It's the biggest timeshare resale scam Action 9 has ever uncovered. One man lost $38,000 to local companies that promised to resell his timeshare.
Tom Flynn had a bulls-eye on his back.
"I would say I was set up as a target," he said.
The 80-year-old Colorado man said four central Florida companies called, claiming they could sell his timeshare.
"They promise you
One claimed it found buyers, while another said it had signed sales contracts.
First, Flynn and his daughter, Eileen Flynn, had to pay fees ranging from $1,500 to $5,000.
"We were convinced they were sold. They had the buyers' names," said Eileen Flynn.
Before the Flynns realized they had been fleeced, their losses totaled $38,000.
Claiming police were not helping them, the Flynns called Action 9.
One company the Flynns thought was involved was Worldwide Resort
"He said he sent this company money because you had buyers," Ulrich said to a manager there.
"OK. The client's name?" asked the manager.
"Tom Flynn," said Ulrich.
The manager told Ulrich Worldwide was a victim, too, and scammers were using its name to rip off consumers.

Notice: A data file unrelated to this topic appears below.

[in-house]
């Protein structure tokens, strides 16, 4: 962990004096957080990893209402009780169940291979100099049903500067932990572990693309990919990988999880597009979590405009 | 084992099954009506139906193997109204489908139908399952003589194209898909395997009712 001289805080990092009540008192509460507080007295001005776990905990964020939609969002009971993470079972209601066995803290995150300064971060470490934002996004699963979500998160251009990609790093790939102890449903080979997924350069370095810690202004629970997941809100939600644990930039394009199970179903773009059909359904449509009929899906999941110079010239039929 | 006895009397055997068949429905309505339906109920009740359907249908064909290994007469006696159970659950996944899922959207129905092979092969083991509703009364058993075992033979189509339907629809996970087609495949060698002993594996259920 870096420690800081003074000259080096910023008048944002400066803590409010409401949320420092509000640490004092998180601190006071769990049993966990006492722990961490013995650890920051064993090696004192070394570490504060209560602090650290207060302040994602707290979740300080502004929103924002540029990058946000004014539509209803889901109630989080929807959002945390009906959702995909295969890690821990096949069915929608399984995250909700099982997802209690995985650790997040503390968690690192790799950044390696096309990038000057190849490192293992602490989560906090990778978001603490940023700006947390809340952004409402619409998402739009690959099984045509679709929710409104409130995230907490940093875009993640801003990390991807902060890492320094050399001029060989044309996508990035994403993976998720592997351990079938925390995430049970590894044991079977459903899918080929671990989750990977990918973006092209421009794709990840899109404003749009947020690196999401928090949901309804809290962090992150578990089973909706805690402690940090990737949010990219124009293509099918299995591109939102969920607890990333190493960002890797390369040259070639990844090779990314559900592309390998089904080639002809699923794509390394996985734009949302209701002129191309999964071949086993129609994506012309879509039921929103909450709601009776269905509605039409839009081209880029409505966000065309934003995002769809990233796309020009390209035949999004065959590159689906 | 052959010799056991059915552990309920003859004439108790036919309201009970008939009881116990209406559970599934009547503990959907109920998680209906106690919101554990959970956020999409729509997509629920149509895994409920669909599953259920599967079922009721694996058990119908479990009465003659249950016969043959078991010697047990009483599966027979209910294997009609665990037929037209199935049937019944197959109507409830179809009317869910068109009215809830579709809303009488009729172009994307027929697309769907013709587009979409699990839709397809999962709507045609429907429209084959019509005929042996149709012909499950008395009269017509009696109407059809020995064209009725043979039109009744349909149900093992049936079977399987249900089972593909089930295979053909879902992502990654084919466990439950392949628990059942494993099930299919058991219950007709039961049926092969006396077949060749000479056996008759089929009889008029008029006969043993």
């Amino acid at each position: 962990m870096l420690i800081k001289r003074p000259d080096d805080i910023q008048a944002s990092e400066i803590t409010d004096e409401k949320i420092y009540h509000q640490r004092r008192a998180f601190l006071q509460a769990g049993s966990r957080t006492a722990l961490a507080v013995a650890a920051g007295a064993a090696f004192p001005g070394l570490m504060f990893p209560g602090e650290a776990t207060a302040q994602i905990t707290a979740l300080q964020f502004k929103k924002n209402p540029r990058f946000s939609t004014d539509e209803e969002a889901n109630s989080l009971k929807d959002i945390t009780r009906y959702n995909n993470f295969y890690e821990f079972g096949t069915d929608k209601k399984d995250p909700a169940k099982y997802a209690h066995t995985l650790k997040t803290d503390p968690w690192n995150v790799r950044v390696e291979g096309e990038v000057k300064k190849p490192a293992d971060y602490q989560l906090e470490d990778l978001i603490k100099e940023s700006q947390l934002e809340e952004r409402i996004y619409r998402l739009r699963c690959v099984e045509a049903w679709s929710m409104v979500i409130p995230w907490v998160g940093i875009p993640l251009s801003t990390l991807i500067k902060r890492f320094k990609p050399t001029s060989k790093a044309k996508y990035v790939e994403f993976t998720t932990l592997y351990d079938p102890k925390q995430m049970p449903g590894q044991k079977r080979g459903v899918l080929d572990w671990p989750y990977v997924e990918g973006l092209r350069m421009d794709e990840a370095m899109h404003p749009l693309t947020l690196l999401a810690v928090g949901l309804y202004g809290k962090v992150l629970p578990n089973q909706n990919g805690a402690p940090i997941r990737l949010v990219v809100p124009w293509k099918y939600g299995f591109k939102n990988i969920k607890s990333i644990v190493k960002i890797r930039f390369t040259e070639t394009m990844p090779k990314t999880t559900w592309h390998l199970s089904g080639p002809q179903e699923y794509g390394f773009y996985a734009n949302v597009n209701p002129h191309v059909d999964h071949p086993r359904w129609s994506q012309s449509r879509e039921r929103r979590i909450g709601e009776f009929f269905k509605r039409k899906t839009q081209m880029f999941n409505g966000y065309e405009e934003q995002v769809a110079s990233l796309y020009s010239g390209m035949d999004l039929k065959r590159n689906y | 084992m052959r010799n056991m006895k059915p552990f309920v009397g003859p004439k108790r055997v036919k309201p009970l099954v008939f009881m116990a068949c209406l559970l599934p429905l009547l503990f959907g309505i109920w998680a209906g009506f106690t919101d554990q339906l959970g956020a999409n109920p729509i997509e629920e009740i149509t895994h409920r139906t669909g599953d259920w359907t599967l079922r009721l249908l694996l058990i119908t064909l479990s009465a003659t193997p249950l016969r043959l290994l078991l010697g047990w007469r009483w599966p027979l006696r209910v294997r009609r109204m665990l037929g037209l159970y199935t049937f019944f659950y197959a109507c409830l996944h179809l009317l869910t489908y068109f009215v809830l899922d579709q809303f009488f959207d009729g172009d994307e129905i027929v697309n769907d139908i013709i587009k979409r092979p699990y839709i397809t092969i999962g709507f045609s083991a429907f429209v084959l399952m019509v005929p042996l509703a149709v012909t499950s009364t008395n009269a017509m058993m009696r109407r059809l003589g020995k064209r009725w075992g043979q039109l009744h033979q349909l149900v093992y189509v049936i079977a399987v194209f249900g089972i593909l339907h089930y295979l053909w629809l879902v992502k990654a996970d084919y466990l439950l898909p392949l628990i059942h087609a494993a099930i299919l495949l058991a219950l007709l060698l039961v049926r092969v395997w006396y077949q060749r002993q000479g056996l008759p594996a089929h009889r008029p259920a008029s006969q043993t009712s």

The Flynn's receipt lists Worldwide's telemarketing license and its credit card account.
"According to him, he sent $5,000 and got nothing for it," Ulrich said.
"I'm trying to explain our transactions don't go up to $5,000," the manager said.
Action 9 tracked many of the other companies and found fake addresses and one that closed.
After a 2011 police crackdown and dozens of manager and employee arrests, timeshare complaints were cut by 50 to 60 percent.
But a new hidden network of scammers seems free to target victims again.
"They're scums. They're crooks. They're liars," said an angry Eileen Flynn.
Lake Mary police said Worldwide has filed several complaints claiming someone used its name to cheat consumers.
The cases are under investigation.